As a senior, this show has caused some bittersweet feelings for Kane after participating in the theater productions for all four of her high school years.

“I feel like I’ve grown as an actor in each one of those shows,” Kane said. “But I’m also sad because this is the last time I’m going to be working with the directors and some of these people. But I know I’m leaving the theater department in good hands, so I’m excited to see what comes next.”

The pit orchestra, which accompanies the performers during the acts, is led by Fine and Performing Arts teacher Eric Vincent. The group rehearses every Tuesday for multiple hours after school.

“I like the music for this musical,” junior baritone saxophone player Juliana Oyola said. “However, I do think any show music is challenging.”

According to Oyola, performing as a part of a group is much less daunting than performing solo, something she has experienced as a musician since the fifth grade. 

“I’m just very excited to see how it all pulls together in the end,” Oyola said. “My favorite part is being included in a community.”

The set design team is co-headed by junior Autumn Stewart and senior Alexander Reineke. Their job is to help design, build and paint the set, as well as get an overall view of the musical from an artistic standpoint. 

“This year is a much more mature musical,” Stewart said. “It’s a lot more toned down in the colorfulness, but it’s arguably easier to work on than ‘Seussical’ was.”

The stage management team consists of senior Ben Schanzer, junior Adam Guggina and Stewart. Members of the team go to at least one rehearsal a week, take notes and help direct the backstage, such as the flow of props. 

“I love seeing how the show comes together,” Stewart said. “Especially the backstage crew, how they get everything set and ready.”

Props master senior Camilly Fernandes prepares for the show by choosing, designing, making or acquiring all of the necessary props. She then organizes the props backstage and assigns them to people who use them.   

Though Fernandes does not perform in the show, she finds herself noticing time being a big crunch factor throughout the whole process, especially as the curtains open in just about a week. 

“Time is essential and we don’t really have a lot of it,” Fernandes said. “We started the process about four weeks before we open the show so it doesn’t leave us a lot of time to do everything that we need to do to get all of the props ready.”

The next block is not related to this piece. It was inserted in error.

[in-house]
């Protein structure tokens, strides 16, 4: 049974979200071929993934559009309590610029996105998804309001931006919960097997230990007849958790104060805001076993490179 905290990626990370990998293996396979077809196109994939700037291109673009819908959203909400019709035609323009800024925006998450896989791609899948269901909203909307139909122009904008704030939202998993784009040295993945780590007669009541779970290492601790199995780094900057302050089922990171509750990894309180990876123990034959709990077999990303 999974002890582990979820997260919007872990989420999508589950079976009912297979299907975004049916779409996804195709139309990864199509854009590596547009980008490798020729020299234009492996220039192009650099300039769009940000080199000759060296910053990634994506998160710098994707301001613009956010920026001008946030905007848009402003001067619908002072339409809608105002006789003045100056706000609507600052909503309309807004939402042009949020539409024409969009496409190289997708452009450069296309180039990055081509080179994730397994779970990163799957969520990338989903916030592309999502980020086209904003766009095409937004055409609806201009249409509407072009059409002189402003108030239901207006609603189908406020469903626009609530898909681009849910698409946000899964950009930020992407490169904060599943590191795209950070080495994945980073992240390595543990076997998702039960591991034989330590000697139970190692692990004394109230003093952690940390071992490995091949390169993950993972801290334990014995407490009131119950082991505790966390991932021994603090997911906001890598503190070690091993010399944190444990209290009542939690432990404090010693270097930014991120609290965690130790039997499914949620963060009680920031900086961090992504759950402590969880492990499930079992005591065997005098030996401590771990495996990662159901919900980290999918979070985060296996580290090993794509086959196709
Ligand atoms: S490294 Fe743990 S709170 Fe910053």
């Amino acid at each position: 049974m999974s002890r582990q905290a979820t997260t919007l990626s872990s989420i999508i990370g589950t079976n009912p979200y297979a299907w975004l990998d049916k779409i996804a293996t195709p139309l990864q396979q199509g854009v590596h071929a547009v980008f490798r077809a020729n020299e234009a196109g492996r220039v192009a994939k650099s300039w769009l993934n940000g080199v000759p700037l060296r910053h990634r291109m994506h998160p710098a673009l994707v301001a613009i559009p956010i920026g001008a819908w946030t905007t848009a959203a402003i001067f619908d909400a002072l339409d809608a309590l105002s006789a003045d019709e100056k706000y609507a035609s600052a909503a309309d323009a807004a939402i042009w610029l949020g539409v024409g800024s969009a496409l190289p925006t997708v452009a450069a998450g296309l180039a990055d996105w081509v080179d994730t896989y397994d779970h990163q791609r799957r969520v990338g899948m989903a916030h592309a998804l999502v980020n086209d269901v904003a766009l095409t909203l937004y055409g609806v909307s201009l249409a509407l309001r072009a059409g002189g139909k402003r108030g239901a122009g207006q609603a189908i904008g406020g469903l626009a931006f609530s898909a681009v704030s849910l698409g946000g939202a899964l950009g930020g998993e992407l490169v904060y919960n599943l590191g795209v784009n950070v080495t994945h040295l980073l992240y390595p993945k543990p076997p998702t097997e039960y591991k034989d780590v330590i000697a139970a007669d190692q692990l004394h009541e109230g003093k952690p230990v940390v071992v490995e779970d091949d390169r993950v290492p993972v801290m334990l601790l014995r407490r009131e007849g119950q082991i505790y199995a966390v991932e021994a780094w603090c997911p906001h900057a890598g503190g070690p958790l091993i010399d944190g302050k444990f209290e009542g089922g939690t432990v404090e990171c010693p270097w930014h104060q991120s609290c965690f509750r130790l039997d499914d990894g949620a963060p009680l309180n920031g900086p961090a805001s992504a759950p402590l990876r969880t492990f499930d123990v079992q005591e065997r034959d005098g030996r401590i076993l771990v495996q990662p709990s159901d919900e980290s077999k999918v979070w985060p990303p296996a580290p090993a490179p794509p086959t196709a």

For the producers of the show, collaborating and trying to merge all of their ideas can be challenging, but they love the challenge.

“With three sets of directors, the choreographer, the stage directors and the vocal director, one of the biggest challenges with putting together a production is just aligning all of our own visions and then compromising with each other to get a show that is representative of each of our talents and our unique skills,” Kelly said. “We all have a very different skill set and a different way of looking at it, so we have to really come together.”

Though the producers are allowed to extend rehearsal times, they understand that everyone has other activities they need to complete each night after their three-hour afternoon rehearsals. 

It’s interesting to revisit it twenty-two years later in the same room. Both triggering and interesting,

— Theater teacher, co-director Paul D'Agostino

“Honoring them as performers and as students is really important,” vocal director Olivia Goliger said. 

The musical itself has history at Algonquin.  

“I was in the show when I was at Algonquin and Ms. Goliger’s mom was the choreographer,” D’Agostino said. “This show does have Algonquin roots. There’s a lot of nostalgia in this process for us all. It’s interesting to revisit it twenty-two years later in the same room. Both triggering and interesting.” 

For Kelly, the most enjoyable part of the process is seeing the musical come to life. 

“I’ve always really enjoyed the idea of taking something off of a page and putting it on the stage so that people can see our interpretations and so that actors can get the chance to have fun with characters,” Kelly said.